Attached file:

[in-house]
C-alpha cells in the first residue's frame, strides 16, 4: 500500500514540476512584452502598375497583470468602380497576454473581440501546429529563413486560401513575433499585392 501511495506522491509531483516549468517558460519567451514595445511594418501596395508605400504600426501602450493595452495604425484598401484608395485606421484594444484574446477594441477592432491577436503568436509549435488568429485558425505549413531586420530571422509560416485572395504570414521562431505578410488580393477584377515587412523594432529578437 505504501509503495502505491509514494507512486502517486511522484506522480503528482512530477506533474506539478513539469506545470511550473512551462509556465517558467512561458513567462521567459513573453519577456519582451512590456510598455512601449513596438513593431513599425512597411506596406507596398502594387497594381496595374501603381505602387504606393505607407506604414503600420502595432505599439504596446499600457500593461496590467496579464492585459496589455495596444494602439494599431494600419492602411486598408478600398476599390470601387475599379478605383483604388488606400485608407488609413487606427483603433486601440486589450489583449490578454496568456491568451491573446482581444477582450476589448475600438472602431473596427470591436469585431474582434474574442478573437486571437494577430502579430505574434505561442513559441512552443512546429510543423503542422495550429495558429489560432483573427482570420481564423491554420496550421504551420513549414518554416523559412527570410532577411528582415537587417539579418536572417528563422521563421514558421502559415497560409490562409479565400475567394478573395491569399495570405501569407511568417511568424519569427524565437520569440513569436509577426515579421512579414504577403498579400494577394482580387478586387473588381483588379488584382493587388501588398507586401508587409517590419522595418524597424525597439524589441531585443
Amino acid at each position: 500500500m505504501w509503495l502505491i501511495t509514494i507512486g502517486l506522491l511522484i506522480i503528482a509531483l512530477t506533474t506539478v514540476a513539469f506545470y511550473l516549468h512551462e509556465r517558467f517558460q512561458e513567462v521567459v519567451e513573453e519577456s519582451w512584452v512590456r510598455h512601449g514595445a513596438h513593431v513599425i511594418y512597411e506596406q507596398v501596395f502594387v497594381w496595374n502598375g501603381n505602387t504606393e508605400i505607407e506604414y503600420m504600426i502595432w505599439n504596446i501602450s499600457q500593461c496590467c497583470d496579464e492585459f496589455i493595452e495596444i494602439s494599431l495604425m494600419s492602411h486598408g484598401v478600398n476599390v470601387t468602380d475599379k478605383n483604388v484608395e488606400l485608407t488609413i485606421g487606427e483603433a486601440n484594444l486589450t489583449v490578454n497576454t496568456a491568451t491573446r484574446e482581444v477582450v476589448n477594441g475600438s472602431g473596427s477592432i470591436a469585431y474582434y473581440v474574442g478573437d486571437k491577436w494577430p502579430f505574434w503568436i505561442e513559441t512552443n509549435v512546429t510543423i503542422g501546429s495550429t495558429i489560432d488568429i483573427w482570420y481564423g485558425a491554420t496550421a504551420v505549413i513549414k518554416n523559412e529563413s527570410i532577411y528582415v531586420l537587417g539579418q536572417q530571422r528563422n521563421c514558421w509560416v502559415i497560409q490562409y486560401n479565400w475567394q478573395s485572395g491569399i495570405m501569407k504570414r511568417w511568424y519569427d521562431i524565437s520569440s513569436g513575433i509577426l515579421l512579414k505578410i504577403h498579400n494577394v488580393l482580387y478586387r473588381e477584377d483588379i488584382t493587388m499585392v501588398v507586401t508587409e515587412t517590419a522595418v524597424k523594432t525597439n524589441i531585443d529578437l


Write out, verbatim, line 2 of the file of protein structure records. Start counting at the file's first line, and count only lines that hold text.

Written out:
C-alpha cells in the first residue's frame, strides 16, 4: 500500500514540476512584452502598375497583470468602380497576454473581440501546429529563413486560401513575433499585392 501511495506522491509531483516549468517558460519567451514595445511594418501596395508605400504600426501602450493595452495604425484598401484608395485606421484594444484574446477594441477592432491577436503568436509549435488568429485558425505549413531586420530571422509560416485572395504570414521562431505578410488580393477584377515587412523594432529578437 505504501509503495502505491509514494507512486502517486511522484506522480503528482512530477506533474506539478513539469506545470511550473512551462509556465517558467512561458513567462521567459513573453519577456519582451512590456510598455512601449513596438513593431513599425512597411506596406507596398502594387497594381496595374501603381505602387504606393505607407506604414503600420502595432505599439504596446499600457500593461496590467496579464492585459496589455495596444494602439494599431494600419492602411486598408478600398476599390470601387475599379478605383483604388488606400485608407488609413487606427483603433486601440486589450489583449490578454496568456491568451491573446482581444477582450476589448475600438472602431473596427470591436469585431474582434474574442478573437486571437494577430502579430505574434505561442513559441512552443512546429510543423503542422495550429495558429489560432483573427482570420481564423491554420496550421504551420513549414518554416523559412527570410532577411528582415537587417539579418536572417528563422521563421514558421502559415497560409490562409479565400475567394478573395491569399495570405501569407511568417511568424519569427524565437520569440513569436509577426515579421512579414504577403498579400494577394482580387478586387473588381483588379488584382493587388501588398507586401508587409517590419522595418524597424525597439524589441531585443